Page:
Change is never easy for an organization, and managing a secure DevOps cycle is quite a transition on many levels. Teams and experts need to adjust themselves to a new organizational structure, new processes need to be adopted, new skills need to be developed, and new tools need to be integrated. As companies continue to adopt a secure DevOps approach, they should be aware of the common challenges management teams face as they set out on this journey.
Here are a few barriers organizations face on the road to ensuring an efficient and innovative secure DevOps cycle:
Adopting a secure DevOps approach requires teams and experts that aren’t used to working together to cooperate, creating and maintaining a development lifecycle that delivers quickly and securely.
This requires all players (we’re looking at you developers, operations, and security professionals) to respect the expertise that their counterparts bring to the table, and learn how to work together to ensure the process and end product are up to everyone’s standards.
It’s up to all stakeholders in the organization to ensure this transition succeeds because when it does, the sum of the secure DevOps cycle will prove greater than its individual parts.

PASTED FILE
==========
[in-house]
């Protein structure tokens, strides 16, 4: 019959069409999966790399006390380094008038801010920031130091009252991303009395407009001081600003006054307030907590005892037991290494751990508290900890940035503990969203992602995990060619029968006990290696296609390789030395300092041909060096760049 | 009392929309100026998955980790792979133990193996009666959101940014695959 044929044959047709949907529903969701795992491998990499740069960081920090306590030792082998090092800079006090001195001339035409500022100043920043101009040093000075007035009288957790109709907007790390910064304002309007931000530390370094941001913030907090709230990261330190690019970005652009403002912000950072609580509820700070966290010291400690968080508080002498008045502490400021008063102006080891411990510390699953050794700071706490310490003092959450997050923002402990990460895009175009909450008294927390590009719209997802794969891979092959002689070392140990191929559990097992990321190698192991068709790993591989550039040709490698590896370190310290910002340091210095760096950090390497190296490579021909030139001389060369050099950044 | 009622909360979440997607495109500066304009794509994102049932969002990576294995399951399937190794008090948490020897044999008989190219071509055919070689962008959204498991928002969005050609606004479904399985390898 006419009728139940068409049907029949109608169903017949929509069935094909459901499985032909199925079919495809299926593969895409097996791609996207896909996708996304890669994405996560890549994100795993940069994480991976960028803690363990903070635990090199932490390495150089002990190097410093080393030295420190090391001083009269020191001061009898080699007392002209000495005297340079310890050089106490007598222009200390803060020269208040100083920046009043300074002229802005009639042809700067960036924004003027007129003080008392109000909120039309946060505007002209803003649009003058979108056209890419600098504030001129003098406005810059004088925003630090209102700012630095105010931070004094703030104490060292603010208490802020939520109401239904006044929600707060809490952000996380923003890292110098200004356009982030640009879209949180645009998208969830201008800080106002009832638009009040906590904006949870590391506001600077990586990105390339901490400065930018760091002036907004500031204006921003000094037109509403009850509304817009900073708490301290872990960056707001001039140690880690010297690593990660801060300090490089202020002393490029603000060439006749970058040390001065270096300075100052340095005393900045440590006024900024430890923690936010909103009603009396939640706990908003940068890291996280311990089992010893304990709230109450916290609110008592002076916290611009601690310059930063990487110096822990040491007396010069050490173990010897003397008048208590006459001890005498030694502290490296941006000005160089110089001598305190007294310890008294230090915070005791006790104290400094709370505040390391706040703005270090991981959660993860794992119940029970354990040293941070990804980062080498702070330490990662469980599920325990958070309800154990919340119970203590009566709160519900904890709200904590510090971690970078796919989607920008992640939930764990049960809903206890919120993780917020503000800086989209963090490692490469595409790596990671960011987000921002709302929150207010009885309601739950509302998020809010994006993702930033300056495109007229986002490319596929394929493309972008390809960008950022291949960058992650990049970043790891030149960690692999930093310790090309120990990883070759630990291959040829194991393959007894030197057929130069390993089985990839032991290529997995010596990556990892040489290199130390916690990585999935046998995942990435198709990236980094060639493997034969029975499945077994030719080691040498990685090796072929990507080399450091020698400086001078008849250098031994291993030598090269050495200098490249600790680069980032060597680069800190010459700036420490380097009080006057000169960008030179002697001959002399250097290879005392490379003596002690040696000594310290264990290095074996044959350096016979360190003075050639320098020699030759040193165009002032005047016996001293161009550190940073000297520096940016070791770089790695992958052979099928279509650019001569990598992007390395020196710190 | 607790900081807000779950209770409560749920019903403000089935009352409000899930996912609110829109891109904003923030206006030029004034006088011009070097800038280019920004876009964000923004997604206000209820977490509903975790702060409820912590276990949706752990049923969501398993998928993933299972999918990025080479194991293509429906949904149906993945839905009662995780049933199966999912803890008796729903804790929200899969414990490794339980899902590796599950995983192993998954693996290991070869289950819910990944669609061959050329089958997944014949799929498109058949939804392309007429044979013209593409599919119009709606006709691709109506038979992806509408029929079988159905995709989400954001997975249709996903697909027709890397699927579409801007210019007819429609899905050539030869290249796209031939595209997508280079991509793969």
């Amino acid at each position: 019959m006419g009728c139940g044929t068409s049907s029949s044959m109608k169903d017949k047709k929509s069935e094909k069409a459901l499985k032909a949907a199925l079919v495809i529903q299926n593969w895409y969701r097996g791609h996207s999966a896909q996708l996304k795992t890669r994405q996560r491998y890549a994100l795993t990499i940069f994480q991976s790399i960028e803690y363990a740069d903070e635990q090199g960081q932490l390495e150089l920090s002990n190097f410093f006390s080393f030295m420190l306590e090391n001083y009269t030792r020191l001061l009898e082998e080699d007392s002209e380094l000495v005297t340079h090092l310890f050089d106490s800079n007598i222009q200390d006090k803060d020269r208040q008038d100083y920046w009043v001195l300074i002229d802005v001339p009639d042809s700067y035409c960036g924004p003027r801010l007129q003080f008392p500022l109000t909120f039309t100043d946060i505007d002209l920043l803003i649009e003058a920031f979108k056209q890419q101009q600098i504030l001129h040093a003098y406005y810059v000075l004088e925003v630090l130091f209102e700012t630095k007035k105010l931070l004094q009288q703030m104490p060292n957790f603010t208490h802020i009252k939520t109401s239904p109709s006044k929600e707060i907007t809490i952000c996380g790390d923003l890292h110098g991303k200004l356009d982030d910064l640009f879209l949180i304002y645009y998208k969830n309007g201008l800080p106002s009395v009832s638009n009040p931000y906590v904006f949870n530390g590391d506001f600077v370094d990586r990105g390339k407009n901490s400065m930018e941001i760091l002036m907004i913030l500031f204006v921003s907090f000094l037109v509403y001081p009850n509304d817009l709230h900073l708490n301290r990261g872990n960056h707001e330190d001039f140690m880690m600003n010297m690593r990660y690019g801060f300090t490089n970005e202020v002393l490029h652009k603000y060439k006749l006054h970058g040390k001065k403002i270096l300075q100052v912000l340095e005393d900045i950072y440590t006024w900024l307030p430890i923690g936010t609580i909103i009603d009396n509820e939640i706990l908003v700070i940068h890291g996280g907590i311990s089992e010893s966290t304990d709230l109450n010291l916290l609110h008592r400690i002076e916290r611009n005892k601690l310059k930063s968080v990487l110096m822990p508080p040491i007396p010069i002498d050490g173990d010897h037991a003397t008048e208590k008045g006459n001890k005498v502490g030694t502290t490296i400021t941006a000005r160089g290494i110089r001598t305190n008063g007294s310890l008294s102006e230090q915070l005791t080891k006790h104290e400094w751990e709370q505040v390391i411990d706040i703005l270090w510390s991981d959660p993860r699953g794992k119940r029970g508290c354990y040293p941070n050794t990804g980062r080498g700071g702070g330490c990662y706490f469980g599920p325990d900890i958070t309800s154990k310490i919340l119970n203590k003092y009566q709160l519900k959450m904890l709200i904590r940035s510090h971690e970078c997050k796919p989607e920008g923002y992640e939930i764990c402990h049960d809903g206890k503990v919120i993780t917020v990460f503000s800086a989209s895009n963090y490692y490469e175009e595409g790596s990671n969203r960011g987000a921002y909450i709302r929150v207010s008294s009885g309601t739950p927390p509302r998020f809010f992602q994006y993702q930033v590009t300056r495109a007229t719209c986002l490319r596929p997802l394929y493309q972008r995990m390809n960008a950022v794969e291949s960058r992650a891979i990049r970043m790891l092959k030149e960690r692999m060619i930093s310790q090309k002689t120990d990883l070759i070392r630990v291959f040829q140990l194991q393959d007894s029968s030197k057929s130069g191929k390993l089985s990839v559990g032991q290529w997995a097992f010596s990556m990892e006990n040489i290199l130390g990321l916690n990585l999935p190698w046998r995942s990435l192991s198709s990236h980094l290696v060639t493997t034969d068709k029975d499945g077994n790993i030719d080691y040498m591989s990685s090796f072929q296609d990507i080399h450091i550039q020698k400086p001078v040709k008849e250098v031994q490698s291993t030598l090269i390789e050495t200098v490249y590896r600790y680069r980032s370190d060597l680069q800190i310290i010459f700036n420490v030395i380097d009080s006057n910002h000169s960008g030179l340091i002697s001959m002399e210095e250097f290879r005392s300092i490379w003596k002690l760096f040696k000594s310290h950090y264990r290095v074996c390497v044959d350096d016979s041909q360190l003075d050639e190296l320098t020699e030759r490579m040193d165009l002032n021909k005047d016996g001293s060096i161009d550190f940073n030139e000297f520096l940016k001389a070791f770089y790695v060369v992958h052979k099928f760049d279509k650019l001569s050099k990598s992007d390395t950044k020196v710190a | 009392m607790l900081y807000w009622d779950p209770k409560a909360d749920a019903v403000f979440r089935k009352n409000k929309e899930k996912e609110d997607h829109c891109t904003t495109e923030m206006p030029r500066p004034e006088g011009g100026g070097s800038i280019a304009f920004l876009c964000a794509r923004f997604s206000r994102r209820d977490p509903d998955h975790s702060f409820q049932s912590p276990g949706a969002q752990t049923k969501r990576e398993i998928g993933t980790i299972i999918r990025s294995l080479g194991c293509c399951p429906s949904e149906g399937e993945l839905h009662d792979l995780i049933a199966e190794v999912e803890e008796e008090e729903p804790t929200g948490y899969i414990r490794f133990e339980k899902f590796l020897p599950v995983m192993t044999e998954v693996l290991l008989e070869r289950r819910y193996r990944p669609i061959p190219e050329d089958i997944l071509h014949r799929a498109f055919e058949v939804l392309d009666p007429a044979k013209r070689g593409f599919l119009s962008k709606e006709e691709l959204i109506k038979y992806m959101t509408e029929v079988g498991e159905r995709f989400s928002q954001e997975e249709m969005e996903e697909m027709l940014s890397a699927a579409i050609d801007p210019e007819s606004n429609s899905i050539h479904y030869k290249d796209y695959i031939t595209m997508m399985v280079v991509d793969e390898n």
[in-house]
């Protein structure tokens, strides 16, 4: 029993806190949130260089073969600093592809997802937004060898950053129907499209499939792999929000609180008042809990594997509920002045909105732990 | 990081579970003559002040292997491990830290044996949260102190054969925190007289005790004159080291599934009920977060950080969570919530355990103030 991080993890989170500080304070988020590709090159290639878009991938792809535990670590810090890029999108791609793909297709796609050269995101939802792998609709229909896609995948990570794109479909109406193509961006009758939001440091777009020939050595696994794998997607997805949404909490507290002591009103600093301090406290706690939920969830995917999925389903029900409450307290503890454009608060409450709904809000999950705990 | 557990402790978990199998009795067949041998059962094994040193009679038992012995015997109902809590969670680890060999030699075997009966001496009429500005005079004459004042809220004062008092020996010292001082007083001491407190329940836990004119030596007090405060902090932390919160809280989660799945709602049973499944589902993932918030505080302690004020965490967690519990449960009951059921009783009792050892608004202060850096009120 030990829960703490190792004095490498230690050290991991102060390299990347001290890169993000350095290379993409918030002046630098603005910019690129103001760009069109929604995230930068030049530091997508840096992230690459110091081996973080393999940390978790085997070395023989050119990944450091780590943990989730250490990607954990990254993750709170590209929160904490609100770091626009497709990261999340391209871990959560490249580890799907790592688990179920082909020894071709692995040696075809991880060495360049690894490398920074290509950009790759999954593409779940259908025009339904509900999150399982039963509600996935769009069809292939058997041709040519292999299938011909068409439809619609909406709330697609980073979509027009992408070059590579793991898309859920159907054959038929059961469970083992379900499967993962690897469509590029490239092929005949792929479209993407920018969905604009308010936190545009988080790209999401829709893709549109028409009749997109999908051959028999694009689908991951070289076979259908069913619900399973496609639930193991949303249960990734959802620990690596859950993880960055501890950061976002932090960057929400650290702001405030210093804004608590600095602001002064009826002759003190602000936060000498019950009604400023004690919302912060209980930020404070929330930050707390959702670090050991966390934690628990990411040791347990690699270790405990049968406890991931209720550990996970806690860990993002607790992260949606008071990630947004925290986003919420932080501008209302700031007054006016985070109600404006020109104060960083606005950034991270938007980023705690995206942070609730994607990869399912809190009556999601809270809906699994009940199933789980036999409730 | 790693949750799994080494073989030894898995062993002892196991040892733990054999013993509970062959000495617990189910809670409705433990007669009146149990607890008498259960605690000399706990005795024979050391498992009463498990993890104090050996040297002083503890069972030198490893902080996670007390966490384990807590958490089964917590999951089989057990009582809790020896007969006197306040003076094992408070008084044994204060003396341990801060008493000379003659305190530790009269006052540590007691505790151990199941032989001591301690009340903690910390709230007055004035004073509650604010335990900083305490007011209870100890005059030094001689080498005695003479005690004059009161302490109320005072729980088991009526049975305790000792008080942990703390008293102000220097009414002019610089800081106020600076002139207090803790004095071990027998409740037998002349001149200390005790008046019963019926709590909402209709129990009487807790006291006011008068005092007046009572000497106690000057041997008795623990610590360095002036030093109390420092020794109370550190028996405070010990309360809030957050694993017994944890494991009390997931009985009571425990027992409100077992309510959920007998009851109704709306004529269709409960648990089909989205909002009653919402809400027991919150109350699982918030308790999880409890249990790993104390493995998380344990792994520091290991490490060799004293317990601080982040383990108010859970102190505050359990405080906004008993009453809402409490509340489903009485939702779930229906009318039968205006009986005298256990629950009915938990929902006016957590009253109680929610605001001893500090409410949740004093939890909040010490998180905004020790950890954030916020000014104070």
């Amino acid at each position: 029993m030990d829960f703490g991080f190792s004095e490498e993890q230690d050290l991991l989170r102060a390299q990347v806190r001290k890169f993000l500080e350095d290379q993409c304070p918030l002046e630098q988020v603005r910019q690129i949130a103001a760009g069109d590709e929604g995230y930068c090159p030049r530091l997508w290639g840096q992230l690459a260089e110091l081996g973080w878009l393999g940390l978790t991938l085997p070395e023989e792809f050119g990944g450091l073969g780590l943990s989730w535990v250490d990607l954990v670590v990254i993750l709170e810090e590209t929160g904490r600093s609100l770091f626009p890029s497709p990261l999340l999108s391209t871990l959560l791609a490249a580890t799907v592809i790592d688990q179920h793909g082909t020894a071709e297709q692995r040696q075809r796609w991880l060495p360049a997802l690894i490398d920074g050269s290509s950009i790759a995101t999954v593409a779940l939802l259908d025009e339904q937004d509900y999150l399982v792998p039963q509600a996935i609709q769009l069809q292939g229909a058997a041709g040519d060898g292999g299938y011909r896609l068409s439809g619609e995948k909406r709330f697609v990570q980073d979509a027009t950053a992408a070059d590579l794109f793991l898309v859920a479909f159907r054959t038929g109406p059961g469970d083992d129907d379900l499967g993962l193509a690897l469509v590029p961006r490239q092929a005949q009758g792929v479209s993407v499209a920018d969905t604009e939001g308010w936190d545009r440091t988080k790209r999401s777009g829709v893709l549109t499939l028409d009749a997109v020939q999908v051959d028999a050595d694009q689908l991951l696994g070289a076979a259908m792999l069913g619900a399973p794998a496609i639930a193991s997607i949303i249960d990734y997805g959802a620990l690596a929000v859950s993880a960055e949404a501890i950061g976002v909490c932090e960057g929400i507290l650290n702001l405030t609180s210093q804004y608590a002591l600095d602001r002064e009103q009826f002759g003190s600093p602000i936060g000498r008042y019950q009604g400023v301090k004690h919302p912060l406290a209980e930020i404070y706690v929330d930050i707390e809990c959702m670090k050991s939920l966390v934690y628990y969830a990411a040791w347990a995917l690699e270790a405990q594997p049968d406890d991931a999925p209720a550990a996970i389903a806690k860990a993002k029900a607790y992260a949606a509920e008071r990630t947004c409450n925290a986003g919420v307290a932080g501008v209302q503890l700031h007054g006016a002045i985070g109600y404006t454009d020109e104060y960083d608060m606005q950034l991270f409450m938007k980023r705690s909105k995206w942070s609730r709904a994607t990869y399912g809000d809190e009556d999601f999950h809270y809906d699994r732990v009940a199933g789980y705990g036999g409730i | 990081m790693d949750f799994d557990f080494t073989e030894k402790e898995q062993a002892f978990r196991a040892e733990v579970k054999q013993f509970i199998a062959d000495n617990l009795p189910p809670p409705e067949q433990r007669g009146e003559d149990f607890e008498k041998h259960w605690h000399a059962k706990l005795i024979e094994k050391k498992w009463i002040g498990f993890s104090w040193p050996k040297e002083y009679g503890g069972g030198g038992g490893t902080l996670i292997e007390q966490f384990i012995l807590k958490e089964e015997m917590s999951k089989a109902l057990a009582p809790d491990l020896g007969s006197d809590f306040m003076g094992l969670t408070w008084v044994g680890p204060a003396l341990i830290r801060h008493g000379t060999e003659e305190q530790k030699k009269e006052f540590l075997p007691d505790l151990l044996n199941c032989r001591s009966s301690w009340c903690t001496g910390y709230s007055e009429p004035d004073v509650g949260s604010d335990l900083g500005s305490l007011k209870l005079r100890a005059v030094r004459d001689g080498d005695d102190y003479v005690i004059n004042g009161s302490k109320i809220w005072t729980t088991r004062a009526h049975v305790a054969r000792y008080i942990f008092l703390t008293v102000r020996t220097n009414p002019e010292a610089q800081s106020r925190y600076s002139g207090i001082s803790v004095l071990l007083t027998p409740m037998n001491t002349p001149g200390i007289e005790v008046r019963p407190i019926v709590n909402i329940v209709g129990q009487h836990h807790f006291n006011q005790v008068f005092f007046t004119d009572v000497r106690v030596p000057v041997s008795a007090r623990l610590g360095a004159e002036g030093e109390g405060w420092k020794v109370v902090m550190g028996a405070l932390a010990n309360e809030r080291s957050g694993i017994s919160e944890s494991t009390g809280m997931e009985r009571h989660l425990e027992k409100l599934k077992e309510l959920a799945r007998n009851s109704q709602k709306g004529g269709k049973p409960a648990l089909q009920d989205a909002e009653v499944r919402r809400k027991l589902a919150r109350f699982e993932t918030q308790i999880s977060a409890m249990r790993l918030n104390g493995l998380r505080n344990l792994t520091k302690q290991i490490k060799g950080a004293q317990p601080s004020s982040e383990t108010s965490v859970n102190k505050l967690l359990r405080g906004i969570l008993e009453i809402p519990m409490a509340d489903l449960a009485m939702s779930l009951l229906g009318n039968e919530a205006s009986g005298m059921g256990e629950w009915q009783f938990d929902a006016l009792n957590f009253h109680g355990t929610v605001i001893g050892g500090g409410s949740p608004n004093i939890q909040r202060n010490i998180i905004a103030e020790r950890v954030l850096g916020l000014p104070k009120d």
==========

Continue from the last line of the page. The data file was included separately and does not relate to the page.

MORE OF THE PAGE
It’s hard to build a strong and secure DevOps outfit without the expertise to support it.
As organizations are learning that security requires just as much expert manpower as infrastructure and quality, the cybersecurity skills gap is becoming a real issue. Some experts predict that by 2019, there will be a shortage of 2 million cybersecurity professionals.
How can you make sure that your DevOps teams are proficient in security?
IBM Security General Manager Marc van Zadelhoff recommends “[Creating security] roles that prioritize skills, knowledge, and willingness to learn over degrees and the career fields that gave people their initial work experience.” Van Zadelhoff says many of IBM’s successful new hires “were curious about security and motivated to learn the skills.”
If organizations innovate their approach to hiring security personnel, they will most probably gain ambitious, motivated professionals that are willing to roll up their sleeves and think out of the box.
Speaking of thinking outside of the box, the old-school, waterfall security practices typically began very late in the product lifecycle. This approach is at odds with the agile secure DevOps process. If organizations really want to embed security throughout their DevOps cycle, application security tools are required.
Using continuous automation tools throughout integration and deployment will help boost security, quality, and compliance. Organizations need to seriously address the fact that today, most of their code is open source and 3rd party, and insist on good code hygiene from the start of development, throughout the DevOps cycle.
Integrating technologies like Software Composition Analysis tools early into their processes will help DevOps teams to ensure the products that they are delivering are as secure and risk-free as possible.
Organizations no longer need to choose between security, innovation, and speed. The secure DevOps approach allows them to have their cake and eat it, too. They just need to remember the basic ingredients of automation, innovation, and cooperation.